John Perkins – Confessions of an Economic Hitman

Confessions coverAlthough it was originally released in 2004, and I bought it in 2005, it was only this year that I finally read this book – which courted some controversy when it originally shot up the bestseller lists. The short summary is that this purports to be an autobiography which focuses on some of the most significant events of the author’s life in relation to US foreign and economic policy. In Perkins’ college years he was put under observation by the NSA, who felt that he fit the psychological profile of an economic hitman, EHM for short; a combination of intelligence, patriotism and manipulable weakness. He joined the peace corps for a spell in South America after which he was recruited by an organisation known as MAIN, a US engineering and consultancy firm which specialised in overseas contracts for states the NSA wanted to bind together with the USA in a mutually beneficial economic arrangement. This meant that these nations would either accept development loans from the IMF and World Bank or utilise their own wealth, which funds would then be funnelled into US corporations who would modernise private and public infrastructure in the client states.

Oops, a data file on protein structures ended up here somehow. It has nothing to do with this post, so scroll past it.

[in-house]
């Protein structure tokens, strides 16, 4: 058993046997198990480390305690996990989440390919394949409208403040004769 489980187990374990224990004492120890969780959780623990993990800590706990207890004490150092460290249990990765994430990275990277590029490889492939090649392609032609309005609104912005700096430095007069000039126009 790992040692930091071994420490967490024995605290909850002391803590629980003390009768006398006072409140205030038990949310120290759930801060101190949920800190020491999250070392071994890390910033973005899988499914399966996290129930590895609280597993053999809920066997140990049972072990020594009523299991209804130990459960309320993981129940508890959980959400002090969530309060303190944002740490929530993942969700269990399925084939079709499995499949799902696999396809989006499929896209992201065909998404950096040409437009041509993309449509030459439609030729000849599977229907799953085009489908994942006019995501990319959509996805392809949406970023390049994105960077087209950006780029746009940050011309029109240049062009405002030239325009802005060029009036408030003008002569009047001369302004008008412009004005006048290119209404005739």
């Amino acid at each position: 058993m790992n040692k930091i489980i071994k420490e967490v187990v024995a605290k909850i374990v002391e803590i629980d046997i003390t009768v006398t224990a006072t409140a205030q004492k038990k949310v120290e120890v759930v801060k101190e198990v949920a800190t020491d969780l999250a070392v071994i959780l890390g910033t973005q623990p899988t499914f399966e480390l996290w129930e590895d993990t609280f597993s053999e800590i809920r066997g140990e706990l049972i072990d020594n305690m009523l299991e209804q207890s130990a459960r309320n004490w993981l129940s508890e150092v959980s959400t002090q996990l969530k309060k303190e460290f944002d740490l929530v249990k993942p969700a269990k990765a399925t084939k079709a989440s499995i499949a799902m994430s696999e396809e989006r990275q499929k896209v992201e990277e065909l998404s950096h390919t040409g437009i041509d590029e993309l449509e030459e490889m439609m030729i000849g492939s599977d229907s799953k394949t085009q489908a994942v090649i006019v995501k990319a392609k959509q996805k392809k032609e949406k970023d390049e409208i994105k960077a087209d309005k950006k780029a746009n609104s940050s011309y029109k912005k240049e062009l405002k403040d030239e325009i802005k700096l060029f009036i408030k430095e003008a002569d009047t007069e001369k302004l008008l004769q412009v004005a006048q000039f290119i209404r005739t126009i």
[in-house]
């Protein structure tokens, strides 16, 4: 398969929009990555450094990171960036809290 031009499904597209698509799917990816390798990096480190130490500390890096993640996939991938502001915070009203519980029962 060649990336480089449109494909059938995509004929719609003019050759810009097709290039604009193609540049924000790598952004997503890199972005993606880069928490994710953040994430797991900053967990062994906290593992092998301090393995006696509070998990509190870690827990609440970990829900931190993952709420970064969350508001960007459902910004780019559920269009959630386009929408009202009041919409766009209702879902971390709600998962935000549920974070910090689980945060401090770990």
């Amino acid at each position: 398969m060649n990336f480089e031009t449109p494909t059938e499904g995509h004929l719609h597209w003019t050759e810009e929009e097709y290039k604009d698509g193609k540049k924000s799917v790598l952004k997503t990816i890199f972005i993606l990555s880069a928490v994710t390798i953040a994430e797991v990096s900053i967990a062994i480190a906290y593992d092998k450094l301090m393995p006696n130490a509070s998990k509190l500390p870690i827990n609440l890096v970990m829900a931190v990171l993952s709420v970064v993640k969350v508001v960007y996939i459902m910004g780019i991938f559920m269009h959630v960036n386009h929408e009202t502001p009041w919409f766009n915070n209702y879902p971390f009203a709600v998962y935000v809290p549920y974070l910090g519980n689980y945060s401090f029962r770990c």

The general facts of these relationships are not particularly controversial these days; it’s common knowledge that the IMF and the World Bank are institutions in which the USA has a lot of power, and that states which accept development funds are obliged to adopt certain neoliberal doctrines (primarily privatising state assets and infrastructure and opening them up to bids from international, often US, corporations). It’s also common knowledge that this process of ‘modernisation’ often does as much bad as it does good. Where natural resources are opened up to exploitation indigenous peoples see their lifestyles destroyed; where hydroelectric dams are constructed tens or even hundreds of thousands of people find themselves forcibly relocated. Serious health risks can arise as a result of pollutants or disease; funds often find themselves funnelled into the pockets or pet projects of elites in client states at the expense of those who are worst off.

What is unusual about this book is that Perkins purports to have been a major player in this process and have worked alongside a lot of powerful people. Officially he was a manager and economic consultant at an engineering firm; however, unofficially a lot of his roles involved encouraging elites that accepting IMF policy and international contractors was to their benefit. When EHM like him fail, Perkins argues, the CIA ‘jackals’ are prowling at the borders – arranging targeted assassinations such as those of Ecuadorian president Jaime Roldós Aguilera and Panamian leader Omar Torrijos, both of whom died in suspicious plane crashes in 1981. When even the jackals fail, the military comes into play – as in the first and second Gulf Wars. It’s a process by which first a carrot is offered, and if it is refused a variety of sticks come out to encourage smaller nations to play ball.